Vetiver’s Errant Charm
For its second Sub Pop release, Vetiver officially ditches his indie-folk past by delivering an album that teems with a fuller, more vibrant pop sound that pays homage to frontman Andy Cabic and company’s roots in Tusk-era Fleetwood Mac. The palpable energy of these 11 tracks on The Errant Charm can be attributed to the way by which Cabic crafted them: during long walks along the streets of San Francisco listening to the rough mixes on a Walkman. The kinetic stride of this unorthodox creative process can be heard on such buoyant cuts as “Hard to Break” and “Wonder Why”, which have far more in common with Freedy Johnston than Vashti Bunyan. Elsewhere, material like “Fog Emotion” and “Soft Glass” ripple with the catchy subtlety of The Sea and Cake at their most accessible, furthering the melodic potency of this exciting new direction for one of today’s great American bands.
What initially prompted the more pop-oriented direction of The Errant Charm?
I think this was something I’ve been building towards for a while. I’ve always thought of Vetiver as pop music, though perhaps of a subtle, understated variety. It’s been a gradual evolution of arrangements and performers on the albums, culminating in a record with more electric instrumentation, keyboards and a mongrel approach to process.
What were some of your creative touchstones in the creation of this new album?
I used a lot of Thom’s keyboards and synthesizers which have made appearances on past albums, but not to this extent. We used old drum machines and had Otto track on top of them. Many songs on the album were demoed from fragments at Thom’s studio, and those demos shaped the arrangements, pointing the way to the lyrics and so forth, so the process was a little different for this album, not dissimilar to how we recorded To Find Me Gone.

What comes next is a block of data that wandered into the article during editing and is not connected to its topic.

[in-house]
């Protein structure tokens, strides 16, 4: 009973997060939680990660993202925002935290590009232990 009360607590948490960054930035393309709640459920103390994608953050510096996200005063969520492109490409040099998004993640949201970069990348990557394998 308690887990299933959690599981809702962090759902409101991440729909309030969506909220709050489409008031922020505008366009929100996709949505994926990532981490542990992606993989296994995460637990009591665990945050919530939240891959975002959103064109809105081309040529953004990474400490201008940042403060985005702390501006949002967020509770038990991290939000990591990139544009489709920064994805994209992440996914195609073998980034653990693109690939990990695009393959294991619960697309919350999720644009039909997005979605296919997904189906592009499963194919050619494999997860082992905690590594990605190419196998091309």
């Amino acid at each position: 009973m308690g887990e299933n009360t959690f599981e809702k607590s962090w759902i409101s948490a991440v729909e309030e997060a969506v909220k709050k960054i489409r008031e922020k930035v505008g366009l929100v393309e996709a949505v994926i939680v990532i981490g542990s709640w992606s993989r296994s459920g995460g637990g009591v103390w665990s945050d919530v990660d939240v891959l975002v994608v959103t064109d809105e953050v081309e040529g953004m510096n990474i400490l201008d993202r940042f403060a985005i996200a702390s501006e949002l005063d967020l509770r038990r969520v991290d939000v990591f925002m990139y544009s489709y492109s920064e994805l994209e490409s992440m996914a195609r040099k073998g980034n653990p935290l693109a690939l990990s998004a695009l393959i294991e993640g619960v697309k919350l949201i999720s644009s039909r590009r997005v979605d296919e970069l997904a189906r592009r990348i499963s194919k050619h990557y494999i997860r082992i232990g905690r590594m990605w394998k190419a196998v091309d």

I understand a big part of the creative process for this new album is you listening to its rough mixes during long walks around San Francisco. Are you an avid walker? Do you just go where the sidewalk takes you or do you follow a regular routine path?
San Francisco is a very pedestrian-friendly city. I go on walks when I can and run most errands that way when possible. Including this walking concept in the press sheet for The Errant Charm was more to encourage others to walk around with the album when they first listen to it, as I think it flows well in that context. Somehow, this got reduced to an album about walking or made while walking which isn’t really the case. The songs tend to find their own direction, lyrically and arrangement-wise. You try this, you try that. It either works or it doesn’t or you leave it be and wait and see. I’ve lived in the same place since I recorded the first Vetiver album, so listening to mixes while walking around has played a role in every record, not just this one.
What is it about the work of Thom Monahan that keeps you working with him?
Thom is a good communicator and is clear about his process and what he feels the strengths and areas for improvement are as you’re working. We’re close friends who often complete each other’s thoughts when we’re working together, and we have a shorthand that makes recording fun and immediate. We share a background playing in some of the same scenes and listening to the same records and he knows pretty much what I’m going for in performances and sounds.
Was the creation of The Errant Charm primarily the work of you and Thom or did you have other players involved?
It started with Thom and myself and then we tracked the rest of the touring group in a NJ studio, both capturing live basic tracks for songs and having them play into what I’d been working on with Thom in L.A. Thom and I sorted through all of that, I worked on finishing lyrics and recording vocals, and we completed overdubs and mixing in LA and Sacramento.